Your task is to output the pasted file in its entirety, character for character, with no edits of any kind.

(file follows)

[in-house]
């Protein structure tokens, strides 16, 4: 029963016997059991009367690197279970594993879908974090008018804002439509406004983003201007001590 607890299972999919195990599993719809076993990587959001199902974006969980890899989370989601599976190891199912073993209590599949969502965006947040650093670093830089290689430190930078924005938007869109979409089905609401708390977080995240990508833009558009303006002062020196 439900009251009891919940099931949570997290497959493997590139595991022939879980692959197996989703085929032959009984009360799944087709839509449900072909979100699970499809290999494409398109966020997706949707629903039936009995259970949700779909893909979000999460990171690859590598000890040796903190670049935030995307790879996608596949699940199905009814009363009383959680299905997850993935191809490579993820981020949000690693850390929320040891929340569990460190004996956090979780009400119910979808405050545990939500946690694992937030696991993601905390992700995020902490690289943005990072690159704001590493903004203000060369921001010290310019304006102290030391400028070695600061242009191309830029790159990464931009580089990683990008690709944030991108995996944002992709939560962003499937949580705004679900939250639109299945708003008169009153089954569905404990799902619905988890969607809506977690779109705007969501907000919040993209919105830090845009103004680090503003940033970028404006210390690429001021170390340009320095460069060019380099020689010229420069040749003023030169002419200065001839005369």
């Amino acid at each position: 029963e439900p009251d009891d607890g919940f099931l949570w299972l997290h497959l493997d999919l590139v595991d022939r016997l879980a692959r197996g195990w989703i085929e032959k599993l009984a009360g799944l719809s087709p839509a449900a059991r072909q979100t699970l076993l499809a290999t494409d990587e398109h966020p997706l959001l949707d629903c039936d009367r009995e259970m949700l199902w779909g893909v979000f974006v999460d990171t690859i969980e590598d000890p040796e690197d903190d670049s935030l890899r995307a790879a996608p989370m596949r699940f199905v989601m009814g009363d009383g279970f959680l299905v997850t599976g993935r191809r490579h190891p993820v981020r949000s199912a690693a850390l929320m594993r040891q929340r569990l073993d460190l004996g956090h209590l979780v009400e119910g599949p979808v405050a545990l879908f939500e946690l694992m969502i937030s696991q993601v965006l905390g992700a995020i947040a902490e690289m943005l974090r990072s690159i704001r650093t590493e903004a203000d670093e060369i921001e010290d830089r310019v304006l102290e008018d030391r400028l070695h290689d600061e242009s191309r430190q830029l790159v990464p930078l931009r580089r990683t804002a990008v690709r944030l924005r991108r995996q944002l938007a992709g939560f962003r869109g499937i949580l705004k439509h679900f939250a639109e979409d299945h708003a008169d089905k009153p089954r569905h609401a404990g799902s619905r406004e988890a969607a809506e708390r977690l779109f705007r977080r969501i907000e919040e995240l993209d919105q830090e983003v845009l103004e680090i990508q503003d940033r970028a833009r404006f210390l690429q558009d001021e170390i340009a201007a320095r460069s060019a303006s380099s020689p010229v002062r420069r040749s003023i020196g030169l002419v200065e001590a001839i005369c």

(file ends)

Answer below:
[in-house]
């Protein structure tokens, strides 16, 4: 029963016997059991009367690197279970594993879908974090008018804002439509406004983003201007001590 607890299972999919195990599993719809076993990587959001199902974006969980890899989370989601599976190891199912073993209590599949969502965006947040650093670093830089290689430190930078924005938007869109979409089905609401708390977080995240990508833009558009303006002062020196 439900009251009891919940099931949570997290497959493997590139595991022939879980692959197996989703085929032959009984009360799944087709839509449900072909979100699970499809290999494409398109966020997706949707629903039936009995259970949700779909893909979000999460990171690859590598000890040796903190670049935030995307790879996608596949699940199905009814009363009383959680299905997850993935191809490579993820981020949000690693850390929320040891929340569990460190004996956090979780009400119910979808405050545990939500946690694992937030696991993601905390992700995020902490690289943005990072690159704001590493903004203000060369921001010290310019304006102290030391400028070695600061242009191309830029790159990464931009580089990683990008690709944030991108995996944002992709939560962003499937949580705004679900939250639109299945708003008169009153089954569905404990799902619905988890969607809506977690779109705007969501907000919040993209919105830090845009103004680090503003940033970028404006210390690429001021170390340009320095460069060019380099020689010229420069040749003023030169002419200065001839005369």
């Amino acid at each position: 029963e439900p009251d009891d607890g919940f099931l949570w299972l997290h497959l493997d999919l590139v595991d022939r016997l879980a692959r197996g195990w989703i085929e032959k599993l009984a009360g799944l719809s087709p839509a449900a059991r072909q979100t699970l076993l499809a290999t494409d990587e398109h966020p997706l959001l949707d629903c039936d009367r009995e259970m949700l199902w779909g893909v979000f974006v999460d990171t690859i969980e590598d000890p040796e690197d903190d670049s935030l890899r995307a790879a996608p989370m596949r699940f199905v989601m009814g009363d009383g279970f959680l299905v997850t599976g993935r191809r490579h190891p993820v981020r949000s199912a690693a850390l929320m594993r040891q929340r569990l073993d460190l004996g956090h209590l979780v009400e119910g599949p979808v405050a545990l879908f939500e946690l694992m969502i937030s696991q993601v965006l905390g992700a995020i947040a902490e690289m943005l974090r990072s690159i704001r650093t590493e903004a203000d670093e060369i921001e010290d830089r310019v304006l102290e008018d030391r400028l070695h290689d600061e242009s191309r430190q830029l790159v990464p930078l931009r580089r990683t804002a990008v690709r944030l924005r991108r995996q944002l938007a992709g939560f962003r869109g499937i949580l705004k439509h679900f939250a639109e979409d299945h708003a008169d089905k009153p089954r569905h609401a404990g799902s619905r406004e988890a969607a809506e708390r977690l779109f705007r977080r969501i907000e919040e995240l993209d919105q830090e983003v845009l103004e680090i990508q503003d940033r970028a833009r404006f210390l690429q558009d001021e170390i340009a201007a320095r460069s060019a303006s380099s020689p010229v002062r420069r040749s003023i020196g030169l002419v200065e001590a001839i005369c």